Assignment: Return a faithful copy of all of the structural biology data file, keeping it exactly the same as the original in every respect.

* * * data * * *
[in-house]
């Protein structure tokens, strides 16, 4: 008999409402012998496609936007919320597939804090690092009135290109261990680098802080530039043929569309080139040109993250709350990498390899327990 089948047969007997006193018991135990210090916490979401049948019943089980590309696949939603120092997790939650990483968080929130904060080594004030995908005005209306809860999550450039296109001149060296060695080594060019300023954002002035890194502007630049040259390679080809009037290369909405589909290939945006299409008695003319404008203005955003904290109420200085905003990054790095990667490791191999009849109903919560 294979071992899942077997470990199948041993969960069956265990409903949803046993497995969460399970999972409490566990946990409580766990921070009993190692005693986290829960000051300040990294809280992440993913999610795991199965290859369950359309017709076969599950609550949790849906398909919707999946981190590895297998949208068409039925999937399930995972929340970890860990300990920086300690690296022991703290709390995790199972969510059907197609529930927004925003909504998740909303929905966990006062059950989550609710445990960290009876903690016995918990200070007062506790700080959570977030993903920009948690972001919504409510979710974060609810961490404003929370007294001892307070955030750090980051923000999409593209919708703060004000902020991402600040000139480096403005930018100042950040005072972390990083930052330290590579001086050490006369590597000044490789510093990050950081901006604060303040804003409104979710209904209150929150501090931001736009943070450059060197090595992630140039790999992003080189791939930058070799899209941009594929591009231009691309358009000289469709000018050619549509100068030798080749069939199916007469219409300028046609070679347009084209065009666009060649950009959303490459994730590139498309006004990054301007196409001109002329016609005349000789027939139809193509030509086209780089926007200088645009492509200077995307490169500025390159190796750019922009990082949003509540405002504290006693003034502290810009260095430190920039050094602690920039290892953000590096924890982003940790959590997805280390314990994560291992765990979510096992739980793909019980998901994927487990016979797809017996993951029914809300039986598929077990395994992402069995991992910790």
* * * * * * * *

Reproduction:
[in-house]
């Protein structure tokens, strides 16, 4: 008999409402012998496609936007919320597939804090690092009135290109261990680098802080530039043929569309080139040109993250709350990498390899327990 089948047969007997006193018991135990210090916490979401049948019943089980590309696949939603120092997790939650990483968080929130904060080594004030995908005005209306809860999550450039296109001149060296060695080594060019300023954002002035890194502007630049040259390679080809009037290369909405589909290939945006299409008695003319404008203005955003904290109420200085905003990054790095990667490791191999009849109903919560 294979071992899942077997470990199948041993969960069956265990409903949803046993497995969460399970999972409490566990946990409580766990921070009993190692005693986290829960000051300040990294809280992440993913999610795991199965290859369950359309017709076969599950609550949790849906398909919707999946981190590895297998949208068409039925999937399930995972929340970890860990300990920086300690690296022991703290709390995790199972969510059907197609529930927004925003909504998740909303929905966990006062059950989550609710445990960290009876903690016995918990200070007062506790700080959570977030993903920009948690972001919504409510979710974060609810961490404003929370007294001892307070955030750090980051923000999409593209919708703060004000902020991402600040000139480096403005930018100042950040005072972390990083930052330290590579001086050490006369590597000044490789510093990050950081901006604060303040804003409104979710209904209150929150501090931001736009943070450059060197090595992630140039790999992003080189791939930058070799899209941009594929591009231009691309358009000289469709000018050619549509100068030798080749069939199916007469219409300028046609070679347009084209065009666009060649950009959303490459994730590139498309006004990054301007196409001109002329016609005349000789027939139809193509030509086209780089926007200088645009492509200077995307490169500025390159190796750019922009990082949003509540405002504290006693003034502290810009260095430190920039050094602690920039290892953000590096924890982003940790959590997805280390314990994560291992765990979510096992739980793909019980998901994927487990016979797809017996993951029914809300039986598929077990395994992402069995991992910790």